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Maternal herpes simplex virus type 2 coinfection increases the risk of perinatal HIV transmission: possibility to further decrease transmission?
Global Health Sciences Literature Digest
Published November 03, 2008
Journal Article

Bollen LJM, Whitehead SJ, Mock PA, et al. Maternal herpes simplex virus type 2 coinfection increases the risk of perinatal HIV transmission: possibility to further decrease transmission? AIDS 2008;22:1169-76.

In Context

Herpes simplex virus type 2 (HSV-2) has been associated with increased risk of HIV acquisition.(1,2) A case-control study found higher rates of HIV perinatal transmission among HSV-2 seropositive women.(3) The role of HSV-2 shedding in the risk of perinatal HIV transmission has not been previously evaluated.

Objective

To measure the effect of HSV-2 seropositivity and HSV-2 genital shedding on the risk of perinatal HIV transmission.

Setting

Two hospitals in Bangkok, Thailand

Study Design

Secondary analysis of a randomized clinical trial of perinatal HIV prevention conducted from May, 1996 through December, 1997.(4)

Participants

HIV-positive pregnant women who participated in the study and had stored plasma and cervicovaginal lavage (CVL) specimens

Outcome

Perinatal HIV transmission

Methods

The clinical trial consisted of randomizing 397 HIV-infected pregnant women to receive zidovudine placebo before and during labor. Blood was collected at 36 weeks, plasma at 38 weeks, and at delivery, and CVL samples at 38 weeks of gestation. Infant whole blood was collected at birth and 2 months and tested for HIV using a modification of the DNA Roche Amplicor HIV-1 PCR. In utero transmission was defined as the infant being PCR-positive at birth, and intrapartum transmission was defined as the infant being PCR-negative at birth and PCR-positive at 2 months. The women did not breastfeed their infants. Women who delivered by caesarean section before onset of labor or had ruptured membranes, who transmitted HIV in utero, and who were without infant PCR at birth were excluded from the intrapartum analysis. Plasma and CVL specimens were tested for HIV.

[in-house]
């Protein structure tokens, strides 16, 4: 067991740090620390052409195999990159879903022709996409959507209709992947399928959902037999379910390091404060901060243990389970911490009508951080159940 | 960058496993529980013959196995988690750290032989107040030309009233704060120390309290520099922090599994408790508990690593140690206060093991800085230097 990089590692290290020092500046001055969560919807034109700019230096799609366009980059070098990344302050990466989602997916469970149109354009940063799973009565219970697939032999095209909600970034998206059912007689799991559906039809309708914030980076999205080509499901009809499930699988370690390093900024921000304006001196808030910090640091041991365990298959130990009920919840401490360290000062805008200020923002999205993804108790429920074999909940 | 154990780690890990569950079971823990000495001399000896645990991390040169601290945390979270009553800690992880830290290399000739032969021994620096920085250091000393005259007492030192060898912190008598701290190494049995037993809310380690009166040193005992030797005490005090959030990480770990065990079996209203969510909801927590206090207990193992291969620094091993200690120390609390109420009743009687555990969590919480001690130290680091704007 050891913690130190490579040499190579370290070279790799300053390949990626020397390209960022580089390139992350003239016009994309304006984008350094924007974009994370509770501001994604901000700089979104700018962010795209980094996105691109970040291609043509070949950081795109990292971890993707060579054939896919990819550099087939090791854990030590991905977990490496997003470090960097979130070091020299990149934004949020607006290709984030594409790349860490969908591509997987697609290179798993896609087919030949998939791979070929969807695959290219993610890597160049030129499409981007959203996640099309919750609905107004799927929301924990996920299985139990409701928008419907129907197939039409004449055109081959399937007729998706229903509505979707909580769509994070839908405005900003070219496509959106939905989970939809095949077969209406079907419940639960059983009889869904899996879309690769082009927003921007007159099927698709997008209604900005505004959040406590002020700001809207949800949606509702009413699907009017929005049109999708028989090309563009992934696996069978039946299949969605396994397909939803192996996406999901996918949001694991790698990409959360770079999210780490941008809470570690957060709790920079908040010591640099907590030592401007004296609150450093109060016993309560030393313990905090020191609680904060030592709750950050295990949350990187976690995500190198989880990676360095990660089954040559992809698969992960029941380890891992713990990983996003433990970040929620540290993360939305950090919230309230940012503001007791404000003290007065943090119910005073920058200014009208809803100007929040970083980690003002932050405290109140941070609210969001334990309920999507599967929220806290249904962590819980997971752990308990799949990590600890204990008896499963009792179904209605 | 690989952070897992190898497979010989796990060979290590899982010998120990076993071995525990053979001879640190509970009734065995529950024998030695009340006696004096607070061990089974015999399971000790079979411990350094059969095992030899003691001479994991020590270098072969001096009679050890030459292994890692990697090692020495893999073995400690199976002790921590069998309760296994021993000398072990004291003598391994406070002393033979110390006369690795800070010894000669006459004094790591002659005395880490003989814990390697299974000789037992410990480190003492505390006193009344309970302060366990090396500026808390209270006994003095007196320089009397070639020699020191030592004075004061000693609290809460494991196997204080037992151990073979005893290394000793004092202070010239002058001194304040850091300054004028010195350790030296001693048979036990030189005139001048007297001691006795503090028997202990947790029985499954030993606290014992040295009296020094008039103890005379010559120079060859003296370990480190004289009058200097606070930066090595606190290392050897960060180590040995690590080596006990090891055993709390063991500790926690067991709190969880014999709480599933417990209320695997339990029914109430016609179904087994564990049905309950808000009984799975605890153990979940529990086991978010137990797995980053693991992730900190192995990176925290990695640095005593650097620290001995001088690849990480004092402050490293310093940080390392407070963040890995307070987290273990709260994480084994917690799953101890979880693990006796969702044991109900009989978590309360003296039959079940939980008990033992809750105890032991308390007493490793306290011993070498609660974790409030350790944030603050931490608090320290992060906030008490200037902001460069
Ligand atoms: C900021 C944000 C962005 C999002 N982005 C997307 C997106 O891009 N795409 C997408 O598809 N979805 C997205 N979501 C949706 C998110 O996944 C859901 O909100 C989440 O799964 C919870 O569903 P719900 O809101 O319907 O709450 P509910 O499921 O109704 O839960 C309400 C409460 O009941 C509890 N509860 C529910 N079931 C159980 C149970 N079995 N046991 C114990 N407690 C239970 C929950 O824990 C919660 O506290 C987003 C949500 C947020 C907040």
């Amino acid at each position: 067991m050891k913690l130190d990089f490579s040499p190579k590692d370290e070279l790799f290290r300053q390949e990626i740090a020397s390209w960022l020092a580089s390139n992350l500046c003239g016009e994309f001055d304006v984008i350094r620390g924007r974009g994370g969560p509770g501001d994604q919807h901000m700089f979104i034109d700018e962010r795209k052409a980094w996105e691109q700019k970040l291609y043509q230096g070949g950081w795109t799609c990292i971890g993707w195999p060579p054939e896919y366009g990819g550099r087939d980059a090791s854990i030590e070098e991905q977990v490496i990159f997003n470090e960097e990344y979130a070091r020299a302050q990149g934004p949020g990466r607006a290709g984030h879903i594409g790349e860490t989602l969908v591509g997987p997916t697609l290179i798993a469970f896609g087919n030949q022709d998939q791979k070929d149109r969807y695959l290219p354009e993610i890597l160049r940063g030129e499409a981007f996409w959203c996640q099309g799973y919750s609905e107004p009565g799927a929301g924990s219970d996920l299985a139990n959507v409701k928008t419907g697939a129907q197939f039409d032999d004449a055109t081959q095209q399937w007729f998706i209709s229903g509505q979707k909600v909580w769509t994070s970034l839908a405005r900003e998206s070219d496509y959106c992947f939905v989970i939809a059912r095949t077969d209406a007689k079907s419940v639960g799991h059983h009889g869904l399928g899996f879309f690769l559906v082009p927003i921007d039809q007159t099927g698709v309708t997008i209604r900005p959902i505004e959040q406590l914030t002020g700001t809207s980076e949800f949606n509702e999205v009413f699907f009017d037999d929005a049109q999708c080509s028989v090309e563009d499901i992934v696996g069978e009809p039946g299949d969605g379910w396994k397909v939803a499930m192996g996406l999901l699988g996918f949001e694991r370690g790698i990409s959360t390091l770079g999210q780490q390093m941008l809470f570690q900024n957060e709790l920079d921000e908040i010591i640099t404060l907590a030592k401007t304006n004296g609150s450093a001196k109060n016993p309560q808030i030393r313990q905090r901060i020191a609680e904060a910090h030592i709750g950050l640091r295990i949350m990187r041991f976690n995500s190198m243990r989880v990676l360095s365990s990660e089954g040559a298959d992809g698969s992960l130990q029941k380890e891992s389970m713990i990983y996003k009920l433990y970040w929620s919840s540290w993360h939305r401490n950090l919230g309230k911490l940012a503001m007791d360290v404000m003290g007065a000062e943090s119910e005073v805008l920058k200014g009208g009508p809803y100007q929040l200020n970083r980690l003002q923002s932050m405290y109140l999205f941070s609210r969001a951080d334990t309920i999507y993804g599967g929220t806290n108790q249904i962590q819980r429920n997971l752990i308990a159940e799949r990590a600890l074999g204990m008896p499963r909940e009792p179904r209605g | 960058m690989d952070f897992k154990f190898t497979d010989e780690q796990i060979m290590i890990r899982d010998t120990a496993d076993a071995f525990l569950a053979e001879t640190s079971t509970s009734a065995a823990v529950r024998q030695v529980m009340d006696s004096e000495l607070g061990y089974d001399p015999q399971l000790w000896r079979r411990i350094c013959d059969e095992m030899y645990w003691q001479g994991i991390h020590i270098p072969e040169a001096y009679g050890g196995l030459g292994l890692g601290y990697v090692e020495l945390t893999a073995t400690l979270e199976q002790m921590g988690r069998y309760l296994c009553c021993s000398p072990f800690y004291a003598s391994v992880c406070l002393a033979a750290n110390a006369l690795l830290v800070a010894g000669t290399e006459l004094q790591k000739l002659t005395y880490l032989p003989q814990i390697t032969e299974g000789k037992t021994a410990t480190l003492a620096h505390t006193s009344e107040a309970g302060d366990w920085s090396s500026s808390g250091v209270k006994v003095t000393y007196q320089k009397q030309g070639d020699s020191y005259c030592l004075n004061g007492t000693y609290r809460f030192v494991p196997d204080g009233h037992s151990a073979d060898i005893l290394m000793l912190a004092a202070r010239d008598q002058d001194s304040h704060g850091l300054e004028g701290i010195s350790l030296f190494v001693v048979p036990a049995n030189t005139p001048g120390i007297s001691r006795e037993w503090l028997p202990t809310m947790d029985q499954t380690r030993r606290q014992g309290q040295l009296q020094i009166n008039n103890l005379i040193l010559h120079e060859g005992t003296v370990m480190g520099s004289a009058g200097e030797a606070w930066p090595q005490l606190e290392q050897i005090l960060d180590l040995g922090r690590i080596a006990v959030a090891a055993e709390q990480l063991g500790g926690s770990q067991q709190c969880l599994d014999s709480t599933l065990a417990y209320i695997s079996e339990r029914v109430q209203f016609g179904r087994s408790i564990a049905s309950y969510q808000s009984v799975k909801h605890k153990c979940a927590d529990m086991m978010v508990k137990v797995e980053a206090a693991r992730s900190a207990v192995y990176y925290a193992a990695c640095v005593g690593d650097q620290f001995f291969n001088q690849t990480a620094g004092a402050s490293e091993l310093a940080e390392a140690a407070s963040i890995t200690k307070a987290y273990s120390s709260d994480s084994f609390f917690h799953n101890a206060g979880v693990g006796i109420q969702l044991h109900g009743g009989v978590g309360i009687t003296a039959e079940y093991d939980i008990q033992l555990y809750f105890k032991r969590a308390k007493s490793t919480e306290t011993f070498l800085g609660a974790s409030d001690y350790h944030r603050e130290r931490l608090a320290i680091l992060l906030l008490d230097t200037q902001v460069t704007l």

The stored samples were tested for HSV using an enzyme-linked immunosorbent assay (ELISA) for plasma and DNA for CVL. Women whose CVL specimen was positive for HSV-2 DNA were considered to have genital HSV-2 shedding, and those with ELISA-positive specimens were considered to be HSV-2 seropositive. Women who were HSV-2 seronegative at 38 weeks were retested at 6 months or at 1 month if a 6-month sample was not available.

Risk factors for HIV transmission were measured using the X2 test, t-test, and Wilcoxon rank sum test. Adjusted odds ratios (ORs) with 95% confidence limits (CLs) for HSV-2 transmission were calculated using logistic regression. HSV-2 seropositivity and HSV-2 genital shedding both were evaluated as risk factors for HIV transmission, and known predictors of transmission, including HIV viral load, were included in the multivariable analysis.

Results

This analysis included 307 women from the zidovudine study. The HIV transmission rate was 15.3% and the intrapartum transmission rate was 10.5%.

Of these 307 women, 228 (74.3%) were HSV-2 seropositive at 38 weeks and 23 (10.1%) had genital HSV-2 shedding at 38 weeks. Among the 79 women who were HSV-2 seronegative at 38 weeks, 76 had a 6-month plasma sample available and 3 had a 1-month sample available. Post-partum, 7 women were HSV-2 positive; 1 had HSV-2 detected from her CVL specimen, resulting in a total of 24 women with genital HSV-2 shedding.

HIV transmission among HSV-2 seropositive women was greater than that among HSV-2 seronegative women (18.0% vs. 7.65%, P=0.03) and HSV-2 seropositivity was an independent predictor of HIV transmission (adjusted OR 2.6; 95% CL: 1.0, 6.7). HSV-2 transmission was greater among women with genital HSV-2 shedding than among women not shedding HSV-2 (33.3% vs. 13.8%, P=0.02); however, genital shedding was not an independent predictor of HIV transmission.